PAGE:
Research & Writing by Hazel Appaqaq | Co-op Produce Buyer

~10 minute read

And now for another inspirational, eye-opening glimpse at the seasons travails in the hallowed Food System (or our corner of it), as recounted by our Discovery informant.

Arguably the most audacious development this summer, employees at a Bellingham Safeway were the mistaken recipients of a black market shipment gone awry. On Sunday, August 18th, the grocery stores produce workers were shocked to find, instead of a case of bananas, a case of approximately 50 pounds of cocaine! Obviously: how could this happen? Apparently: it happens every year. Similar discoveries occurred in two other Washington locations; the Bellingham shipment alone had an estimated value of $500,000. The logistics enabling such an occurrence have been attributed to the chain of transfers that the produce cases traverse on their journey to the consumer. At any one of the intervals—between the farmer, exporter, importer, the regional and local distributors, down to the grocery stores—some drug runner somewhere is able to weasel in two access points: switching the bananas out for the renegade merch, then coordinating with a sidekick down the line to surreptitiously unload it. Except by some unfavourable circumstance, or perhaps a breakdown in secret-coded memos, the pathway of insidious commerce is foiled… On a yearly basis. Consequently, whenever a case of coke turns up in a produce pallet, the supply chain is re-scoured for vulnerabilities, and security regulations are cinched up: a process that hurts the import market on the whole, since the increased vigilance adds extra burden to the movement of food across borders. Consider that more frequent random inspections can hold up shipping time, sometimes days longer than the expected transport period, which in turn detracts from appearance and shelf life – a small enough window for the fresh veg department. For a teensy grocer such as ourselves, it’s already a tightrope walk between having enough stock to meet optimal sales, but not too much that we eat a significant portion of the income from perishability. In my books, of all the problems to contend with, drug running through produce corridors takes the cake as the most redonkulous of them all!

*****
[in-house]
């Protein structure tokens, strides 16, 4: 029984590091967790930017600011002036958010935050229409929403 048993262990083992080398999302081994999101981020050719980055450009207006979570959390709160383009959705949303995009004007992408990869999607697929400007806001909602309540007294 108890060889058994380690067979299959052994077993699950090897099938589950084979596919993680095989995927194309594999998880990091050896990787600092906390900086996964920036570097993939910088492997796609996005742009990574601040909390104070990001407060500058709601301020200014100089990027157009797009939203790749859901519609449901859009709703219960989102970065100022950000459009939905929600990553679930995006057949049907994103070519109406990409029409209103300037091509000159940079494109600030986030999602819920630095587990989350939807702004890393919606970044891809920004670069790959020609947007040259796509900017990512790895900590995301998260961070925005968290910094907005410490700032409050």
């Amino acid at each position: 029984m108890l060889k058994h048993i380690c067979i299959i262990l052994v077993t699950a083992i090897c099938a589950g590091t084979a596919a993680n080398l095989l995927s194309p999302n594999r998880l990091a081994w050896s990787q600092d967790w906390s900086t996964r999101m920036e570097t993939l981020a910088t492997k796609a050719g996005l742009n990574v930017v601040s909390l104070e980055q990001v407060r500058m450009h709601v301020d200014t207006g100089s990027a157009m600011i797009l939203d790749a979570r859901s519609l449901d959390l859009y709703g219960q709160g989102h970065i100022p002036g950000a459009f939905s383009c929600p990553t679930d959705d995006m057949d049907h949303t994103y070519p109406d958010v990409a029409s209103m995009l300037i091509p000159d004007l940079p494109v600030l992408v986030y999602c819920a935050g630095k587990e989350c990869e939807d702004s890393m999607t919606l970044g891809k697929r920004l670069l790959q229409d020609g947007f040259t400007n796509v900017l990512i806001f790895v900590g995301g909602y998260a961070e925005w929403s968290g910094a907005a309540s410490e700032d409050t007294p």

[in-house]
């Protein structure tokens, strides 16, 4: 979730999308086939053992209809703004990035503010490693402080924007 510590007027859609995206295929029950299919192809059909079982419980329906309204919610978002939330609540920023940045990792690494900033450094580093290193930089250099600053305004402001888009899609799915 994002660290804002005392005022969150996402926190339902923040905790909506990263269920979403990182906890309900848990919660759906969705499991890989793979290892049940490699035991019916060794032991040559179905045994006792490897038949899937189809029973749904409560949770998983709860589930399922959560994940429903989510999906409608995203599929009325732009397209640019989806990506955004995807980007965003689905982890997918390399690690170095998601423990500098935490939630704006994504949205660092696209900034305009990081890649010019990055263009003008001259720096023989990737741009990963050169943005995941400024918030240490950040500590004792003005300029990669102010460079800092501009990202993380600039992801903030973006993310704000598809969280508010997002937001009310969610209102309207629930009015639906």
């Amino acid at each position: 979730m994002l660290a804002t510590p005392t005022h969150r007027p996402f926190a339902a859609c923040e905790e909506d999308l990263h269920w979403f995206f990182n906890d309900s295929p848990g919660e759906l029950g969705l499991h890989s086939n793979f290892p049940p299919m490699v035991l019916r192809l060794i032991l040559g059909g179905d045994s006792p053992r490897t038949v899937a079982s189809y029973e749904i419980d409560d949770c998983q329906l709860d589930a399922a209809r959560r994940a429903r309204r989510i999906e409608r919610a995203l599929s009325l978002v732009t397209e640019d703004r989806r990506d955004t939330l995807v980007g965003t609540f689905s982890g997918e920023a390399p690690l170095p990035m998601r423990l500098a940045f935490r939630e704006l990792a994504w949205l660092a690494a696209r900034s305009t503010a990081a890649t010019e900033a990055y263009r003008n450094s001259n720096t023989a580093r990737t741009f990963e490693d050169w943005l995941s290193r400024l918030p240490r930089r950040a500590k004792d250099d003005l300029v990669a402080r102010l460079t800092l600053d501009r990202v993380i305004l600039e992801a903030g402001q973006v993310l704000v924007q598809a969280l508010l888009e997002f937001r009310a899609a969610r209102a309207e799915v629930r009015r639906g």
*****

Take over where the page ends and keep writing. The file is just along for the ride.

Next, some other industry factoids that should cause a few heads to double-take. You may have noticed that the cherry season was a lean, expensive one – but for BC growers, the losses exceeded those on record going back about 20 years. The culprit was a pummelling of rain and hail at the worst time possible: right when the fruit was beginning to ripen. The damage amounted to enough splitting to preclude sorting out the good ones, the threshold of which is at about 25% splitting. After breaching this estimated proportion of the yield, large-scale growers will astonishingly be forced to let the luscious fruit fall to the ground and waste, because the cost in labour for picking and sorting would plain exceed the returns (-and sending it to be juiced isn’t much more profitable, either.) Which in itself is fairly unfathomable: not being able to pay for the processing and packaging of one quarter of the crop, being forced, by the tyranny of money, to abandon the entire harvest! A depression-era homesteader would have a heart attack at the idea!